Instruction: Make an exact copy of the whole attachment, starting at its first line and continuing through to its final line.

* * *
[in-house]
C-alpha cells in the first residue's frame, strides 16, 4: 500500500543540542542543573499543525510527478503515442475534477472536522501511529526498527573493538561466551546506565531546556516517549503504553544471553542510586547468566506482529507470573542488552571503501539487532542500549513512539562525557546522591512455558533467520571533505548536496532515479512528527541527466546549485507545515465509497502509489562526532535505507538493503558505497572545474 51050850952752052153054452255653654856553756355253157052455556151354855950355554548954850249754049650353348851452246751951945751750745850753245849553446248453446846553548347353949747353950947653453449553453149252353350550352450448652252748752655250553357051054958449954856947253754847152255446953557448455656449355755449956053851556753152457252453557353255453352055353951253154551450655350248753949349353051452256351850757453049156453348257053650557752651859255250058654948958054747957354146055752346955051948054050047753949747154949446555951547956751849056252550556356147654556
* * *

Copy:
[in-house]
C-alpha cells in the first residue's frame, strides 16, 4: 500500500543540542542543573499543525510527478503515442475534477472536522501511529526498527573493538561466551546506565531546556516517549503504553544471553542510586547468566506482529507470573542488552571503501539487532542500549513512539562525557546522591512455558533467520571533505548536496532515479512528527541527466546549485507545515465509497502509489562526532535505507538493503558505497572545474 51050850952752052153054452255653654856553756355253157052455556151354855950355554548954850249754049650353348851452246751951945751750745850753245849553446248453446846553548347353949747353950947653453449553453149252353350550352450448652252748752655250553357051054958449954856947253754847152255446953557448455656449355755449956053851556753152457252453557353255453352055353951253154551450655350248753949349353051452256351850757453049156453348257053650557752651859255250058654948958054747957354146055752346955051948054050047753949747154949446555951547956751849056252550556356147654556